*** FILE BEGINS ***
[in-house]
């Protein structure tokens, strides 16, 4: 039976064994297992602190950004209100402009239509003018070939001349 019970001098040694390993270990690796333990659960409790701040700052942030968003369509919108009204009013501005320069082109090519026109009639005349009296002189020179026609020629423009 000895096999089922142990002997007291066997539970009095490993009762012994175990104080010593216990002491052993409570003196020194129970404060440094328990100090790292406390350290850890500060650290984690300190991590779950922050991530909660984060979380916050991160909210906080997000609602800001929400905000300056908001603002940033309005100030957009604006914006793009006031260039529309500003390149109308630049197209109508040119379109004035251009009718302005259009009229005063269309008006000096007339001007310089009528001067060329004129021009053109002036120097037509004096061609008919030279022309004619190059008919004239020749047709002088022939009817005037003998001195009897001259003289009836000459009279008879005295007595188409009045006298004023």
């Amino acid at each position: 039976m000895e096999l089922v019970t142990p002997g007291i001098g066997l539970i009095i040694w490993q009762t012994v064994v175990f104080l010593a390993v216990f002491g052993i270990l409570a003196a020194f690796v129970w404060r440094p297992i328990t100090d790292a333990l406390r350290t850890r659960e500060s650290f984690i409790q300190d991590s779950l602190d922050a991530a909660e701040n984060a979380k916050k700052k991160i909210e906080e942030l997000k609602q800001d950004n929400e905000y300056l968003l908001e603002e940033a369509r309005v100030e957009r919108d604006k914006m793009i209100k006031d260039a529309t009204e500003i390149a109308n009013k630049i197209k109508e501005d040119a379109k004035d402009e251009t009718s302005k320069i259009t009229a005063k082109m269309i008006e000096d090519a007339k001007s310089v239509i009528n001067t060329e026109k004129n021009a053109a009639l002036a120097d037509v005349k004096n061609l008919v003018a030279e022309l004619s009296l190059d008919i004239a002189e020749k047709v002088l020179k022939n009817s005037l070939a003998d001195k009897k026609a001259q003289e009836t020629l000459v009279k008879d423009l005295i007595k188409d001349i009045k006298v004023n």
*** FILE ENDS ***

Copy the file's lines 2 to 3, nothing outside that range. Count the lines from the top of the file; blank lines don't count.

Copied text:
């Protein structure tokens, strides 16, 4: 039976064994297992602190950004209100402009239509003018070939001349 019970001098040694390993270990690796333990659960409790701040700052942030968003369509919108009204009013501005320069082109090519026109009639005349009296002189020179026609020629423009 000895096999089922142990002997007291066997539970009095490993009762012994175990104080010593216990002491052993409570003196020194129970404060440094328990100090790292406390350290850890500060650290984690300190991590779950922050991530909660984060979380916050991160909210906080997000609602800001929400905000300056908001603002940033309005100030957009604006914006793009006031260039529309500003390149109308630049197209109508040119379109004035251009009718302005259009009229005063269309008006000096007339001007310089009528001067060329004129021009053109002036120097037509004096061609008919030279022309004619190059008919004239020749047709002088022939009817005037003998001195009897001259003289009836000459009279008879005295007595188409009045006298004023």
């Amino acid at each position: 039976m000895e096999l089922v019970t142990p002997g007291i001098g066997l539970i009095i040694w490993q009762t012994v064994v175990f104080l010593a390993v216990f002491g052993i270990l409570a003196a020194f690796v129970w404060r440094p297992i328990t100090d790292a333990l406390r350290t850890r659960e500060s650290f984690i409790q300190d991590s779950l602190d922050a991530a909660e701040n984060a979380k916050k700052k991160i909210e906080e942030l997000k609602q800001d950004n929400e905000y300056l968003l908001e603002e940033a369509r309005v100030e957009r919108d604006k914006m793009i209100k006031d260039a529309t009204e500003i390149a109308n009013k630049i197209k109508e501005d040119a379109k004035d402009e251009t009718s302005k320069i259009t009229a005063k082109m269309i008006e000096d090519a007339k001007s310089v239509i009528n001067t060329e026109k004129n021009a053109a009639l002036a120097d037509v005349k004096n061609l008919v003018a030279e022309l004619s009296l190059d008919i004239a002189e020749k047709v002088l020179k022939n009817s005037l070939a003998d001195k009897k026609a001259q003289e009836t020629l000459v009279k008879d423009l005295i007595k188409d001349i009045k006298v004023n």